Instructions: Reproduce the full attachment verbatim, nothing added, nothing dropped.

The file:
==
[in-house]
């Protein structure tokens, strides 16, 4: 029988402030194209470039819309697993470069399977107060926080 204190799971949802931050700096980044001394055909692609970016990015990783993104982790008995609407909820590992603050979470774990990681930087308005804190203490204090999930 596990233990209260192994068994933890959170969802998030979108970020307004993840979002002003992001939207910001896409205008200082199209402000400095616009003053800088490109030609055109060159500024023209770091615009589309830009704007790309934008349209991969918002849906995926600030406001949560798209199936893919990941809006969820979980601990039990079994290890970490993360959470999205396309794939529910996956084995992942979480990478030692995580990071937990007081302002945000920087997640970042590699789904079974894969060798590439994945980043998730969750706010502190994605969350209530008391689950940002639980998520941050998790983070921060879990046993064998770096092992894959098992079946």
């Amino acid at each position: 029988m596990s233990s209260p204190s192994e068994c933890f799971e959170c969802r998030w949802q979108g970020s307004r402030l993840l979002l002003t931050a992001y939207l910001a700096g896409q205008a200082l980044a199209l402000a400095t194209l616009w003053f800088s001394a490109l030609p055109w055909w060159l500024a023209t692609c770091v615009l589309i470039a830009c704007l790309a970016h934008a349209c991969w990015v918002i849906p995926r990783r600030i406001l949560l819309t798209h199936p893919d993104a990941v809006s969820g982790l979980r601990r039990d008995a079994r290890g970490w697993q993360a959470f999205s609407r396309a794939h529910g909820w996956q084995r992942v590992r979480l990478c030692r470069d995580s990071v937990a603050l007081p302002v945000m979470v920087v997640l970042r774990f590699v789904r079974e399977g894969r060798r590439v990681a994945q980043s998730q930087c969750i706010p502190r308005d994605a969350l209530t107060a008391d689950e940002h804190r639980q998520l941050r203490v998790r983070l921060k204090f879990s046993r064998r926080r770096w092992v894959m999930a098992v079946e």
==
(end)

[in-house]
């Protein structure tokens, strides 16, 4: 029988402030194209470039819309697993470069399977107060926080 204190799971949802931050700096980044001394055909692609970016990015990783993104982790008995609407909820590992603050979470774990990681930087308005804190203490204090999930 596990233990209260192994068994933890959170969802998030979108970020307004993840979002002003992001939207910001896409205008200082199209402000400095616009003053800088490109030609055109060159500024023209770091615009589309830009704007790309934008349209991969918002849906995926600030406001949560798209199936893919990941809006969820979980601990039990079994290890970490993360959470999205396309794939529910996956084995992942979480990478030692995580990071937990007081302002945000920087997640970042590699789904079974894969060798590439994945980043998730969750706010502190994605969350209530008391689950940002639980998520941050998790983070921060879990046993064998770096092992894959098992079946």
């Amino acid at each position: 029988m596990s233990s209260p204190s192994e068994c933890f799971e959170c969802r998030w949802q979108g970020s307004r402030l993840l979002l002003t931050a992001y939207l910001a700096g896409q205008a200082l980044a199209l402000a400095t194209l616009w003053f800088s001394a490109l030609p055109w055909w060159l500024a023209t692609c770091v615009l589309i470039a830009c704007l790309a970016h934008a349209c991969w990015v918002i849906p995926r990783r600030i406001l949560l819309t798209h199936p893919d993104a990941v809006s969820g982790l979980r601990r039990d008995a079994r290890g970490w697993q993360a959470f999205s609407r396309a794939h529910g909820w996956q084995r992942v590992r979480l990478c030692r470069d995580s990071v937990a603050l007081p302002v945000m979470v920087v997640l970042r774990f590699v789904r079974e399977g894969r060798r590439v990681a994945q980043s998730q930087c969750i706010p502190r308005d994605a969350l209530t107060a008391d689950e940002h804190r639980q998520l941050r203490v998790r983070l921060k204090f879990s046993r064998r926080r770096w092992v894959m999930a098992v079946e």